International Telecommunication Union   ITU
 
 
Site Map Contact us Print Version
 Wednesday, October 26, 2005

Warren New's Washington Internet Daily is reporting on the recent ITU-T Study Group 17 meeting activities that related to IDN and countering spam: 

Facilitating internationalized domain names and new measures to counter spam via technical means are part of an ITU push to meet member states' demands for more security standardization.

Last Oct.'s World Telecom Standardization Assembly in Brazil added 2 work items to the agenda of the group, called ITU-T SG-17: The first is to study IDNs, which raise a major security issue because "some national characters can make a user think he is going to one place, but really going to another place," said Herbert Bertine of Lucent, chmn. of SG-17: "We are looking to make sure that when you use internationalized domain names, the possibility that users can be confused, misdirected," will be reduced.

"The belief is that IDN implementation will contribute to easier and greater use of the Internet in those countries where the native or official languages are not yet represented in ASCII characters," documents said. Andrzej Bartosiewicz, head of the DNS Div. at Poland's NASK has been named the group's reporting member on IDNs. The SG will assess ITU members' needs in light of existing standards, he said.

SG-17 has seen "an enormous increase [of work] in the area of security," said Bertine. SG-17 published 5 security recommendations in the last 4-year study period, which ended late in 2004. Bertine said the SG may produce 15-20 during the next period, but said much of the work is in its infancy.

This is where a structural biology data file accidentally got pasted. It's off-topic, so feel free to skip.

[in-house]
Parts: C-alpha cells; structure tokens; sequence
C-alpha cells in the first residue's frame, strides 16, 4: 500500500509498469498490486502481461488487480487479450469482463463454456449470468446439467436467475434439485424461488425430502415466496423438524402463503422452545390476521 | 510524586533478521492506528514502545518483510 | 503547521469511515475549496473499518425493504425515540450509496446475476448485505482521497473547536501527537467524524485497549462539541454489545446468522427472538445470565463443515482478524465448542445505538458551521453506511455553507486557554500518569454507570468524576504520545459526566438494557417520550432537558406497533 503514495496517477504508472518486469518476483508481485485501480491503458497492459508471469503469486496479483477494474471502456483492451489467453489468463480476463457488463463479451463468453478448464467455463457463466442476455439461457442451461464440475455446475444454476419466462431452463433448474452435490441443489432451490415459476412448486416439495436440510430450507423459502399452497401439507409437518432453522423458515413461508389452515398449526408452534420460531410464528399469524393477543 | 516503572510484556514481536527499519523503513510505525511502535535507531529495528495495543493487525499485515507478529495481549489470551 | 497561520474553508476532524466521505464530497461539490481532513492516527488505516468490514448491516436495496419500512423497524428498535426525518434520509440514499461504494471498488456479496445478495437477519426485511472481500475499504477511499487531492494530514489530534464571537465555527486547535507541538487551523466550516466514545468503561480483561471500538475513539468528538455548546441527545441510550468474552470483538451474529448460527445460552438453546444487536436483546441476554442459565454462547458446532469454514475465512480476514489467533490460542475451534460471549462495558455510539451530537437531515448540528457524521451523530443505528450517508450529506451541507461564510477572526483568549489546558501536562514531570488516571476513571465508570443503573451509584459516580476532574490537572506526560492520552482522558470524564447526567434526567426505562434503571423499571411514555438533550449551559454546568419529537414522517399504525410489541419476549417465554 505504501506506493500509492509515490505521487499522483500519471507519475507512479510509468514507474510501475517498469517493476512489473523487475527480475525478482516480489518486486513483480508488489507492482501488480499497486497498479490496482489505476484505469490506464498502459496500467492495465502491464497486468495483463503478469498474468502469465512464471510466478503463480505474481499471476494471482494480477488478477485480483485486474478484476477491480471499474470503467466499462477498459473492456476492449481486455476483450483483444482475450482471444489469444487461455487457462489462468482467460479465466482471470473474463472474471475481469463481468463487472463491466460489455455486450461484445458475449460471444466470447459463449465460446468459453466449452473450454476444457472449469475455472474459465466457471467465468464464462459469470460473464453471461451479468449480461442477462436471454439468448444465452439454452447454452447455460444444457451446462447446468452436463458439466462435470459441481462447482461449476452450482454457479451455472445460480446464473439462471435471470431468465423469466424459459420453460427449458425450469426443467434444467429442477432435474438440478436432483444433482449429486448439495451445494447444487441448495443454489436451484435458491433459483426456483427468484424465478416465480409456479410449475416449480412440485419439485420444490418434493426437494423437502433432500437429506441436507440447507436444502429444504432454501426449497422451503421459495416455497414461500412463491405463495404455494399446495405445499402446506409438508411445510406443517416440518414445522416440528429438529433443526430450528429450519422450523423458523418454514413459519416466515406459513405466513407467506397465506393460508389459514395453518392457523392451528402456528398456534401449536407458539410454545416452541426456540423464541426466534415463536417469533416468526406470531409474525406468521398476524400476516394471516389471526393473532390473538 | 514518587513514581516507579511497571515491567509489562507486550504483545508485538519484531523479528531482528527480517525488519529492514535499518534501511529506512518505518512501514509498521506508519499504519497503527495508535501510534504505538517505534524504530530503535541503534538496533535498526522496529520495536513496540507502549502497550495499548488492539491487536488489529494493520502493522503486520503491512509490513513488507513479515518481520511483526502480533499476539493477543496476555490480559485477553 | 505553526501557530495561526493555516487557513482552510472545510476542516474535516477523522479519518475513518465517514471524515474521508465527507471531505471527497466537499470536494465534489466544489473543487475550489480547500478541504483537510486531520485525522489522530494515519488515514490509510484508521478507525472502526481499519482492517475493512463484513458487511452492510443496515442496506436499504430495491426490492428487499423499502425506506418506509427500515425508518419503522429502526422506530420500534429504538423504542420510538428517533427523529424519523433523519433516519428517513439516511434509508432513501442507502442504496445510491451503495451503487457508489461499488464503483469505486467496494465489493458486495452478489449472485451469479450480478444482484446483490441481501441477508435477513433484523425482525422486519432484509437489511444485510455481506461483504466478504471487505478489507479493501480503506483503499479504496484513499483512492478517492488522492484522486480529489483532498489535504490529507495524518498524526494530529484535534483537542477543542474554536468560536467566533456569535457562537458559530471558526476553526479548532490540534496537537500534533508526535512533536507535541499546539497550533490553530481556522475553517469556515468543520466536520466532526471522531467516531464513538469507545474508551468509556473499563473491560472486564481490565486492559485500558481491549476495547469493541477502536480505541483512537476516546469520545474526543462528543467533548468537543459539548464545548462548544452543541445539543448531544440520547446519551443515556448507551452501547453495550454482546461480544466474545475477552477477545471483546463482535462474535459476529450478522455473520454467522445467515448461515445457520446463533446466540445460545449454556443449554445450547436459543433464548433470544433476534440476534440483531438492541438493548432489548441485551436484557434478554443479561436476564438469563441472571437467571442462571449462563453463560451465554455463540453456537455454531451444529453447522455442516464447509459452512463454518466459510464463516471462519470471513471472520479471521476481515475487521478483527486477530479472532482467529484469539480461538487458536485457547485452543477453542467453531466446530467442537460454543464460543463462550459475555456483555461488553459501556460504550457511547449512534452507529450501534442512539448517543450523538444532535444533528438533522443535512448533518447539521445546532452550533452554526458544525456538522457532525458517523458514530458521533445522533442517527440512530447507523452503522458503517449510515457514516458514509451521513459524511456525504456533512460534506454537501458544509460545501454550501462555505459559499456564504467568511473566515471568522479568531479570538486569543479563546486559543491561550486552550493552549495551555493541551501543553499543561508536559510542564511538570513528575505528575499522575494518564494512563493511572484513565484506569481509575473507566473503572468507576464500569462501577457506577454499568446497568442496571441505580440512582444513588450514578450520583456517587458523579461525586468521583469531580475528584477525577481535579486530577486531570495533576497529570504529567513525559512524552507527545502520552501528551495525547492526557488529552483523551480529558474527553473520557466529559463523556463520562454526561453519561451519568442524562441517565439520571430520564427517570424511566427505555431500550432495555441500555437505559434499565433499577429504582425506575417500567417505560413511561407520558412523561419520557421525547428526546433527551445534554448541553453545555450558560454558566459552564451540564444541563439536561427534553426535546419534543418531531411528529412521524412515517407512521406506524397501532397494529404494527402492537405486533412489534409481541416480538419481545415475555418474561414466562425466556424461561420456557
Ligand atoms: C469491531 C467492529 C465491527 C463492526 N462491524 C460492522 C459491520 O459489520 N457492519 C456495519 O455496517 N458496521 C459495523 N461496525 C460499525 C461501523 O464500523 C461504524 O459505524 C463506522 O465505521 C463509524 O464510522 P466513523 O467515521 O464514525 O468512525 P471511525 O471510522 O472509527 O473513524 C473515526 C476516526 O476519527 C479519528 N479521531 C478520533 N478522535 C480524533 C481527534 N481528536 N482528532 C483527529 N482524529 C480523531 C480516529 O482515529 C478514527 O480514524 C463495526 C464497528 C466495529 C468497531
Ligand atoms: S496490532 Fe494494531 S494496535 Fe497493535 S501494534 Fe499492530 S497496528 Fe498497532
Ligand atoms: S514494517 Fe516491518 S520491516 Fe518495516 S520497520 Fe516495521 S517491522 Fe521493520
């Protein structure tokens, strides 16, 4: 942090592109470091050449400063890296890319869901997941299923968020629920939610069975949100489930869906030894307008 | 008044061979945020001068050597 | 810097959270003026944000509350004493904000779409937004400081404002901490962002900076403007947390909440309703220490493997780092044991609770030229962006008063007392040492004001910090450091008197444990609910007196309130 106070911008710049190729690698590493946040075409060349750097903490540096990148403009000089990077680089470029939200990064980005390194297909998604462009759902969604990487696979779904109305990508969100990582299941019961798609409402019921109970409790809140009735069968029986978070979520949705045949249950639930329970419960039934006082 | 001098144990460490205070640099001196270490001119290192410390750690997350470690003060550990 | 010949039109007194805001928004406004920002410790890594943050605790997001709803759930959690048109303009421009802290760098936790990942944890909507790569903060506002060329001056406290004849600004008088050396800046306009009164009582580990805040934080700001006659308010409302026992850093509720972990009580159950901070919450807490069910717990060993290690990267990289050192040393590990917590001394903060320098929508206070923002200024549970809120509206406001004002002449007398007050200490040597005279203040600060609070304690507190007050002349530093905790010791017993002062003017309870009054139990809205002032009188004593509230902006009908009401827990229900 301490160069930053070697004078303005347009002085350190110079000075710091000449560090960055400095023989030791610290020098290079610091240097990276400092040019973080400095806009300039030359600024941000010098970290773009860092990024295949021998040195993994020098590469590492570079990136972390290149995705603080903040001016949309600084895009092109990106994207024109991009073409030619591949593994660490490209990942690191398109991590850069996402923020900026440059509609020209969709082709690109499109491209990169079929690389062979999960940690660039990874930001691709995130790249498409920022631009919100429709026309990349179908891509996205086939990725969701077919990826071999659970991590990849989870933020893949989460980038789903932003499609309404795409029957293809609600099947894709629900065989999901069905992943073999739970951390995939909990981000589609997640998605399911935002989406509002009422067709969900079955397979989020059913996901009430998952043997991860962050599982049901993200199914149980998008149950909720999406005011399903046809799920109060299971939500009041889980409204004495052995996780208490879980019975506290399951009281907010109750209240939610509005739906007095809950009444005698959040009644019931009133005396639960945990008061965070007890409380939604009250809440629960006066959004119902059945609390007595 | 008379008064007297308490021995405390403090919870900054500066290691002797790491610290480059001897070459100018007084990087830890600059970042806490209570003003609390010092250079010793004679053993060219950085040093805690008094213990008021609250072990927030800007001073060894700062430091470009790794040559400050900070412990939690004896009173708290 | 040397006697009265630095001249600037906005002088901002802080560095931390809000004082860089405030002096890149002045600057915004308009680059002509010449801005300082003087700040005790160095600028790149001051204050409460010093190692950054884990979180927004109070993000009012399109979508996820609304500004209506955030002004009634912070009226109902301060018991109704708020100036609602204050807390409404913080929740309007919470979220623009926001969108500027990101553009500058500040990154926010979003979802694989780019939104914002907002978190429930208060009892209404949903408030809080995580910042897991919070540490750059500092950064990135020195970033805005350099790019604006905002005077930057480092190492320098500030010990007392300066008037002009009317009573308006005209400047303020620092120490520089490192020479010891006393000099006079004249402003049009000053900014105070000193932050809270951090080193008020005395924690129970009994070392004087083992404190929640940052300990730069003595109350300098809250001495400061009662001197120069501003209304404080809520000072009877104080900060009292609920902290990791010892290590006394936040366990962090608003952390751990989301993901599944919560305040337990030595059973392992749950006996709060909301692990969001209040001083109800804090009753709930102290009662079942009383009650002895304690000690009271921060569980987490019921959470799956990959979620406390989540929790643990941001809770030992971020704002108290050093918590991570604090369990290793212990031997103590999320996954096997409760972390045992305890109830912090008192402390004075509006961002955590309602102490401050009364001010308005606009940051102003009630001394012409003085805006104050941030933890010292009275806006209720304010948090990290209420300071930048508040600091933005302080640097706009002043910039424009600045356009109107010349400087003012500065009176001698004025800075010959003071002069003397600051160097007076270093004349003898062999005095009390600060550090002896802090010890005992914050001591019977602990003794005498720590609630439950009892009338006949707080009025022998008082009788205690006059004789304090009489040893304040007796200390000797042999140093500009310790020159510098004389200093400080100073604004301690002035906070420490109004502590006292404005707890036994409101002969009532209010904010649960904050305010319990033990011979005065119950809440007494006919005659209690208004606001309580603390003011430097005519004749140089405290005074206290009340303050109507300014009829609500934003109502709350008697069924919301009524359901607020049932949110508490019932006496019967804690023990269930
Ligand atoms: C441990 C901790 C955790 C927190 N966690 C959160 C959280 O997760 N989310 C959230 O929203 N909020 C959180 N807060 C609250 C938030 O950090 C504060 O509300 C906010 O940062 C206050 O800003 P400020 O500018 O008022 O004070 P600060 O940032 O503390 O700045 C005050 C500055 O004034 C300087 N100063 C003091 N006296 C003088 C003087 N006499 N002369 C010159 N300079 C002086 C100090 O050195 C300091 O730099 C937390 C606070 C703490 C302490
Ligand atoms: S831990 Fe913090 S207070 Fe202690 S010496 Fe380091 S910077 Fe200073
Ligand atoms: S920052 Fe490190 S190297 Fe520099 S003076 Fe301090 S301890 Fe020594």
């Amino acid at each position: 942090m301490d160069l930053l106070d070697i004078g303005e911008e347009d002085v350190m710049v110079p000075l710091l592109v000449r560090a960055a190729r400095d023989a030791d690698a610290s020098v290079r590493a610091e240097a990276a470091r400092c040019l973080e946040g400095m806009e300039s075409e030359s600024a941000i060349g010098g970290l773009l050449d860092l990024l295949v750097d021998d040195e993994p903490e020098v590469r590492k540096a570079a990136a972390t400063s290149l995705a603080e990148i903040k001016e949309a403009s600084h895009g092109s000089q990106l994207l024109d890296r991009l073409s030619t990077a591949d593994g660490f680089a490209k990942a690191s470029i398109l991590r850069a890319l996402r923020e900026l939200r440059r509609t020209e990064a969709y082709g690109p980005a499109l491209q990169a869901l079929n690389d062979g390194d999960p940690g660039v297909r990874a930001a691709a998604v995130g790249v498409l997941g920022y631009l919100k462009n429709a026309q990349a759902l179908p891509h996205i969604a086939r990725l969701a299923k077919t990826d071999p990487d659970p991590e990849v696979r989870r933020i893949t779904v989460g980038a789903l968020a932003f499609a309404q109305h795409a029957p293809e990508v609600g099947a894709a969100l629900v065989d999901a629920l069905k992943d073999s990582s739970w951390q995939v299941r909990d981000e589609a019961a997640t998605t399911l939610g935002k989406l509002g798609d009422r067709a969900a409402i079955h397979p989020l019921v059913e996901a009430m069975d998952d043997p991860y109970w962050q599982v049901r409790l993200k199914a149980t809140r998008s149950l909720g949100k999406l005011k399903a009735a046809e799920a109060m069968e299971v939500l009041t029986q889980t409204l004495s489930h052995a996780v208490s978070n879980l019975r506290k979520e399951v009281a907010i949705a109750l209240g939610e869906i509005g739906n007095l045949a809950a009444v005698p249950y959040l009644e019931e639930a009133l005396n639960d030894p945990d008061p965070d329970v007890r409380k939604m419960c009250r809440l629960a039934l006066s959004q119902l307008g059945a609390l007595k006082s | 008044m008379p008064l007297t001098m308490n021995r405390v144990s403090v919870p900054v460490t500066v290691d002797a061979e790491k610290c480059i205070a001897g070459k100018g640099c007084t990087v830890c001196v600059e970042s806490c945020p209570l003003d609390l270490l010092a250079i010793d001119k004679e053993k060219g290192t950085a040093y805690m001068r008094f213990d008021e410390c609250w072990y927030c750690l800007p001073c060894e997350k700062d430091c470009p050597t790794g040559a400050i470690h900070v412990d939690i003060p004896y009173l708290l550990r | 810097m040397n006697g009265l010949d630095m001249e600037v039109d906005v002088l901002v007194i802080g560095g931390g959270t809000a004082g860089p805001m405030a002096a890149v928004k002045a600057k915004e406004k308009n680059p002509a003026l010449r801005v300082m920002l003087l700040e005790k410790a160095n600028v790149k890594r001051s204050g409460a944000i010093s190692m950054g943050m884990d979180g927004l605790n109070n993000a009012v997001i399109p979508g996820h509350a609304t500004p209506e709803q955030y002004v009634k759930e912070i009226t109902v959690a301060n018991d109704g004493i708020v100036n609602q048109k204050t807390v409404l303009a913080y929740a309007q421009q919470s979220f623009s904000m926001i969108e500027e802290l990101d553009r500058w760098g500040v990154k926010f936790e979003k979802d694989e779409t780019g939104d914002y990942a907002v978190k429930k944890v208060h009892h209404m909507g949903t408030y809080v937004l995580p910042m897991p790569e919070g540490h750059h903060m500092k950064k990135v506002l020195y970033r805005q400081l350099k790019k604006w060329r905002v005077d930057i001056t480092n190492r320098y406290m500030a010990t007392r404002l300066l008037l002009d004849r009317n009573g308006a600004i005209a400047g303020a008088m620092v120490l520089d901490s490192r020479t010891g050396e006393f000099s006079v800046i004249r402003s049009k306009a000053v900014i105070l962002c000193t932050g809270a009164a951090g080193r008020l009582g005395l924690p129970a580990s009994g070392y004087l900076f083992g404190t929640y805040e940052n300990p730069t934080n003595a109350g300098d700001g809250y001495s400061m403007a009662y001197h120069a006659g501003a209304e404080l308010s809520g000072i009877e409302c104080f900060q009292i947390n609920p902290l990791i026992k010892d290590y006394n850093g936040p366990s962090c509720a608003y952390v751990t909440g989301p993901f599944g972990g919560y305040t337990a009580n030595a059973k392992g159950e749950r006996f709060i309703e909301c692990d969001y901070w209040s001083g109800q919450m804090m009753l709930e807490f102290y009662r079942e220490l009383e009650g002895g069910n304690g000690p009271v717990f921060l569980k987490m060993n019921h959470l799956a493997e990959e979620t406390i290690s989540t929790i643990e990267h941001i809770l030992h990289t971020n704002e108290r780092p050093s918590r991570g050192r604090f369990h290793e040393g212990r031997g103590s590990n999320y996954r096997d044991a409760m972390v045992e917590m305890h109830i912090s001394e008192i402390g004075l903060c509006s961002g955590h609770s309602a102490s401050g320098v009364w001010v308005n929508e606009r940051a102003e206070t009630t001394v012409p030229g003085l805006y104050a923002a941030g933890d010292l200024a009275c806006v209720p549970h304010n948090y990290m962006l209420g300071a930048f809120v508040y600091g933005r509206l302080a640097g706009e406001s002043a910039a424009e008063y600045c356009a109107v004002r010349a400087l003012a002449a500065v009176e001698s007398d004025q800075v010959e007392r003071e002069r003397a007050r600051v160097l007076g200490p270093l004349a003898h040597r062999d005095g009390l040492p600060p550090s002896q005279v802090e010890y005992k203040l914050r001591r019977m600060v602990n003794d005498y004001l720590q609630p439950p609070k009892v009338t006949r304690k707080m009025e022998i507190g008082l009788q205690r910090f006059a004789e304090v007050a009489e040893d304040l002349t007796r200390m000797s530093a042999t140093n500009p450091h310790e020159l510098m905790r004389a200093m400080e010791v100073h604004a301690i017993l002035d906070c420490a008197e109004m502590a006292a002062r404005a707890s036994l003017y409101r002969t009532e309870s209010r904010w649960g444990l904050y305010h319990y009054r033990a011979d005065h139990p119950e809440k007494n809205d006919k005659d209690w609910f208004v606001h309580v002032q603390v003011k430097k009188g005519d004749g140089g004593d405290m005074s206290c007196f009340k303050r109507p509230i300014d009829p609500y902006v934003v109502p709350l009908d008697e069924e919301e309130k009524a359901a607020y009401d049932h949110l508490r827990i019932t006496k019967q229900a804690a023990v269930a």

Countering spam by technical means is a new security area for SG-17. Spam has policy, regulatory, legal and technical aspects, but the SG will address the technical side of spam fighting. "A lot of work has been done by IETF," said Bertine. "There's a lot of [standards] material out there. We don't want to duplicate work. We want to leverage and reference" what's other standards bodies have done and fill gaps, said Bertine, "but we have a lot of countries -- particularly developing countries -- who are really looking for the ITU to provide this information."

How spammers do what they do is under consideration; but more important is that spam is not only unwanted e- mail but now a vehicle for viruses and other malware, said Bertine.

SG 17 is working with the ISO/IEC (the International Organization for Standardization and the International Electrotechnical Commission) on new to be designated as the 27,000 series and dealing with information security management systems, officials said. Bertine thinks the new series will result in companies finding that "it's in their best interest to be certified, whether it means better insurance rates, less liability because you can claim conformance... plus the most fundamental, if you've got vulnerabilities, you sure want to catch them because it's going to cost you a pile of money if somebody discovers a major weakness."

"The field of information technology and the field of communications continue to overlap and merge more and more every year. That's why collaboration is so important," said Bertine.

At this meeting it was also decide to adopt OASIS' Security Assertion Markup Language (SAML) and Extensible Access Control Markup Language (XACML) into ITU-T standards.

A list of documents from the last meeting of SG-17 is available here.